Crusader Whodunnit: The Curious Case of Conrad of Montferrat

By Kyle Orton (@KyleWOrton) on 9 August 2020

Conrad of Montferrat … imagined. Picture is from the Paris of the 1840s, by François-Édouard Picot.

Conrad of Montferrat, the monarch of the Kingdom of Jerusalem, one of the four Crusader principalities, was assassinated in Acre on 28 April 1192 by the Nizari Ismailis, the legendary Assassins. The event received a lot of interest in its own time and since in the Christian world—and fuelled the various myths about the Nizaris either being focused on the Crusaders (the Nizaris’ war was always with the Sunni order) or operating in Europe (which they never did). There has also long been speculation about a third party having sponsored the Nizaris, and a paper by Patrick A. Williams examines this issue. Continue reading

The Soviets’ Bagman in Britain

By Kyle Orton (@KyleWOrton) on 22 February 2020

Communist Party of Great Britain (Marxist–Leninist) (CPGB-ML) carrying banners and Stalin postsers at a May Day parade // May 2016

Jeremy Corbyn has been dogged throughout his time as leader of the British Labour Party by his associates. Having Seumas Milne, a believing Stalinist and general conspiracy theorist, as his spin-doctor and primary strategist is actually among the least disgraceful things about Corbyn. Corbyn was, despite later attempts at obfuscation, a vocal supporter of the Provisional Irish Republican Army (PIRA). Corbyn was paid £20,000 for pro-Iranian propaganda by the clerical regime. He laid a wreath honouring Black September, the deniable unit of the Palestine Liberation Organisation (PLO) responsible inter alia for the mutilation and murder of Israeli athletes at Munich in 1972. Then there was Fidel Castro, HAMAS, Hizballah, and on and on.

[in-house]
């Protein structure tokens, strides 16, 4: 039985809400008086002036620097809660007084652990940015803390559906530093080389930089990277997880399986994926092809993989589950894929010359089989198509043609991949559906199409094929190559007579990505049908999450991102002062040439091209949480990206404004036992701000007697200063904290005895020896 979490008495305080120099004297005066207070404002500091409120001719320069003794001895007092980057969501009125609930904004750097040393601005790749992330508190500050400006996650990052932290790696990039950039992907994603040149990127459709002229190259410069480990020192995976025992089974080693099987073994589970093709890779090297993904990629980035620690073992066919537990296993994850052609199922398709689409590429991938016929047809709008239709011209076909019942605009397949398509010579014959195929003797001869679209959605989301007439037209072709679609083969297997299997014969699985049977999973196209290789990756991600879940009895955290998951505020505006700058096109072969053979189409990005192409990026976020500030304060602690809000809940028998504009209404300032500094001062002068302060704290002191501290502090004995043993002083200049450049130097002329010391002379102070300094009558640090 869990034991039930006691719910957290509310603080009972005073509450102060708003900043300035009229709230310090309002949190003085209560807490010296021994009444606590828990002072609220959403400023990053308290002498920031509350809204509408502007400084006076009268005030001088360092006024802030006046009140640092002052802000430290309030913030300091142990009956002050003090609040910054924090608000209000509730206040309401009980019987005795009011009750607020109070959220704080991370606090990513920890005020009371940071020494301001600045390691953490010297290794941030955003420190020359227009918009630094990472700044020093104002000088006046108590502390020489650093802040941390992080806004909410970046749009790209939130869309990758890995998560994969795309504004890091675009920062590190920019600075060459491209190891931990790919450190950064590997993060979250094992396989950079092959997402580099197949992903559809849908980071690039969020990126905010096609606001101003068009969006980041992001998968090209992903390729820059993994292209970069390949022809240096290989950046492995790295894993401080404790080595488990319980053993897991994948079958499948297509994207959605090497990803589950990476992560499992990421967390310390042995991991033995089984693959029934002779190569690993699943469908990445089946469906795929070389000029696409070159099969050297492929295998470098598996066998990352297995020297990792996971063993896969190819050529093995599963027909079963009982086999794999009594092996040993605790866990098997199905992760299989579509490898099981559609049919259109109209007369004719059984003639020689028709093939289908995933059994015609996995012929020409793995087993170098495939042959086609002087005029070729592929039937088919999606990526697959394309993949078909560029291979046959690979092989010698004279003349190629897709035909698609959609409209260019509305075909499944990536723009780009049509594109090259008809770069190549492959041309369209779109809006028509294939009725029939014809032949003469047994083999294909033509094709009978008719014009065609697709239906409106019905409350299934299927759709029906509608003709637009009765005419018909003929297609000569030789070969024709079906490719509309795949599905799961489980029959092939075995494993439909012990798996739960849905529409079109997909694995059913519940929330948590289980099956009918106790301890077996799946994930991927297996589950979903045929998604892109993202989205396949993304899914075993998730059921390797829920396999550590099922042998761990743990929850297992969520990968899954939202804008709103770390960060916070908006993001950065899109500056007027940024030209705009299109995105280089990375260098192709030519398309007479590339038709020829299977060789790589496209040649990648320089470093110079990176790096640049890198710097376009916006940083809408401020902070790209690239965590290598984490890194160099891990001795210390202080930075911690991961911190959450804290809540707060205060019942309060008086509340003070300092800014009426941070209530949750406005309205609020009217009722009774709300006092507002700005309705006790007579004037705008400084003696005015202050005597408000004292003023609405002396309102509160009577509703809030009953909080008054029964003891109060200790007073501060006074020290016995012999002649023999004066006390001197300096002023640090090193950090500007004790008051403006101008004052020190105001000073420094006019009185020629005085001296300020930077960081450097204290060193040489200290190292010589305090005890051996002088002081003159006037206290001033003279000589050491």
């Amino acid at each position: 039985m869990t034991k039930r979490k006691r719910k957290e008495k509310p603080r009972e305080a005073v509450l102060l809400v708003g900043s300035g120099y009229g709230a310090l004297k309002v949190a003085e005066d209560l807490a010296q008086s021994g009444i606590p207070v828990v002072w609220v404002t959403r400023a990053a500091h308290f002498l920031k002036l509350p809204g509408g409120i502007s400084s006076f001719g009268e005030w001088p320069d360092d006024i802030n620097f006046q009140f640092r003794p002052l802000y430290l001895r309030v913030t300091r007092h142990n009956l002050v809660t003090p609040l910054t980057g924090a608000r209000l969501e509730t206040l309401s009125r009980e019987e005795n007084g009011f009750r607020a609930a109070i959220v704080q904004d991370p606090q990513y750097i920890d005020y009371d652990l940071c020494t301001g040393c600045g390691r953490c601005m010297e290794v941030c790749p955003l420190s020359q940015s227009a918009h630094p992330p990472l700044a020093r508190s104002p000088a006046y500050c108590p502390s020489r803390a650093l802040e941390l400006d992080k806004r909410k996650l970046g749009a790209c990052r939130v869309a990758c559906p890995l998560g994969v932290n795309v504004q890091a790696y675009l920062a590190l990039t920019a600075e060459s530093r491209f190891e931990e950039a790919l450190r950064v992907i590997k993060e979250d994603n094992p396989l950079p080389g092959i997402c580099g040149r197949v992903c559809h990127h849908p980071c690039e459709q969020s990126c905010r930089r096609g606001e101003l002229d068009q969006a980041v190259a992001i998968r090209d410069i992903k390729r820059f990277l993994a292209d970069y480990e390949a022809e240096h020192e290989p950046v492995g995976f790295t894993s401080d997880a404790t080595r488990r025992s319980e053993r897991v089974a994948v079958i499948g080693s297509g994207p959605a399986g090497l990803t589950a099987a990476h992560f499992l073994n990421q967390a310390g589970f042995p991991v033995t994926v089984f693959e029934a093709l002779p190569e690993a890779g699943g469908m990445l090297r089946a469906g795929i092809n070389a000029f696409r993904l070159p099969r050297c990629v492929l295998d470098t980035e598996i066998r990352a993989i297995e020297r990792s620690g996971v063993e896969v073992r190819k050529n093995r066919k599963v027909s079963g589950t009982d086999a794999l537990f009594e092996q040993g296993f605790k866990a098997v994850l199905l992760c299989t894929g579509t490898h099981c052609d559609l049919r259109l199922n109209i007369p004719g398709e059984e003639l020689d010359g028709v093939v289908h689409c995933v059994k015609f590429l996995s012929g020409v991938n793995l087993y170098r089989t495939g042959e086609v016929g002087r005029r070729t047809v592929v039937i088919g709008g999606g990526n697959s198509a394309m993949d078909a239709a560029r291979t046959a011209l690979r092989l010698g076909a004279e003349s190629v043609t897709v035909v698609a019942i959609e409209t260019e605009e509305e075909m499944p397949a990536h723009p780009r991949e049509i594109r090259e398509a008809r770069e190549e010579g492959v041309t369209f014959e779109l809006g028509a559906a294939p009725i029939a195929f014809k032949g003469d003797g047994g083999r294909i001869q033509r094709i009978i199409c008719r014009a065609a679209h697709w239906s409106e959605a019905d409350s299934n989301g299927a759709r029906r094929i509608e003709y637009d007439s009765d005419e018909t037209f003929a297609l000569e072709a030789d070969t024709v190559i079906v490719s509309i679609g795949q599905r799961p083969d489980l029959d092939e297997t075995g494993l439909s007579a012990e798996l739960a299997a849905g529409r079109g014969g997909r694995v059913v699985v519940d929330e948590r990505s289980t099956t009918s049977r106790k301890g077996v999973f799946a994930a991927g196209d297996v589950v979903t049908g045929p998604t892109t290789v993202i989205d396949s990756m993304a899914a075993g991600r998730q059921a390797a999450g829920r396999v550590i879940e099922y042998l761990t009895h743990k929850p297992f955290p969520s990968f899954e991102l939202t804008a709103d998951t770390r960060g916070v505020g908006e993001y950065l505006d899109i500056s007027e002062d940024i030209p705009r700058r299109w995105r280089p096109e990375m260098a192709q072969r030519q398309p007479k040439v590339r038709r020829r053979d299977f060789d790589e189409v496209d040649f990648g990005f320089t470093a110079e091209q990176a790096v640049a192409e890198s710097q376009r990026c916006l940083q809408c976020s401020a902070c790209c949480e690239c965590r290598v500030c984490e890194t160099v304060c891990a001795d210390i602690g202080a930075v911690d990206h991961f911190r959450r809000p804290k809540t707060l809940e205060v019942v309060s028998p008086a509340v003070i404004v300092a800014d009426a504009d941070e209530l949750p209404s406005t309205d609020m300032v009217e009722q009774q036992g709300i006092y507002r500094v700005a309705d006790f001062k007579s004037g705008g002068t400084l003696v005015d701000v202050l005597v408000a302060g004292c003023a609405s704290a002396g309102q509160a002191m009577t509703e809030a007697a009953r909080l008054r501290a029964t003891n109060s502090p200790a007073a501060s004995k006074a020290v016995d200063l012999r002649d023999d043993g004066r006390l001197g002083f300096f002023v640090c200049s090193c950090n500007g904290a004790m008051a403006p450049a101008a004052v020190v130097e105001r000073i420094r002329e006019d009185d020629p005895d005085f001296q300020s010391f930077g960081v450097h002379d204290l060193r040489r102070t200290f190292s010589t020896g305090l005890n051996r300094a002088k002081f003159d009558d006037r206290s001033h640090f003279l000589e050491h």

Thus, when it was revealed, two years ago this month, that Corbyn supplied political and other intelligence to the secret police of Communist Czechoslovakia, it was unsurprising. Corbyn was known to have supported the Soviet side in the Cold War, from Castro’s Cuba to the Sandinistas in Nicaragua; had he known of Soviet support to PIRA, it would not have turned him against them. So, it was all taken very much in stride. Putting aside the lament that it should have been a bigger scandal that the Leader of the Opposition was once an “operational contact” for the Soviet Bloc, it was an interesting look at how the Soviet Union, through its satellite states, sought to cultivate sympathisers and exert influence in Britain—and how little is known, even now, about the scale and success of such things.

Somebody who could have shed more light on this was Reuben Falber, a senior official of the Communist Party of Great Britain (CPGB) and its key liaison with the KGB. When he died on 29 April 2006, he took most of his secrets with him. Still, what is known of Falber’s career gives some insight and such insights are by no means all retrospective. Continue reading

The PKK and Russia

By Oved Lobel on 18 November 2019

PKK at a terrorist training camp in the Asad regime-held Bekaa Valley of Lebanon, 1991 [source]

My friend Oved Lobel, a researcher focused on Russia’s role in the Middle East (among other things), found several interviews the Russian media did with Kurdistan Workers’ Party (PKK) leaders, one with the leader himself Abdullah Ocalan, talking about, inter alia, the group’s relationship with Moscow. He very helpfully translated them and with his permission they are published below.

The broad outline of the PKK’s relationship with the Soviet Union—and then the Russian Federation—is fairly clear. After the PKK was founded in Turkey in the late 1970s by Ocalan, it was evicted from the country during the 1980 military coup. The PKK moved to Syria, where Ocalan was already based, having fled Turkey in June 1979. From there, the PKK moved into the Bekaa area of Lebanon, at that time controlled by the Syrian regime of Hafez al-Asad, and the Soviets acted through Asad, as they so often did in dealing with terrorist groups, to build the PKK into a fighting force that was then unleashed in 1984 on Turkey, a frontline NATO state in the Cold War. Continue reading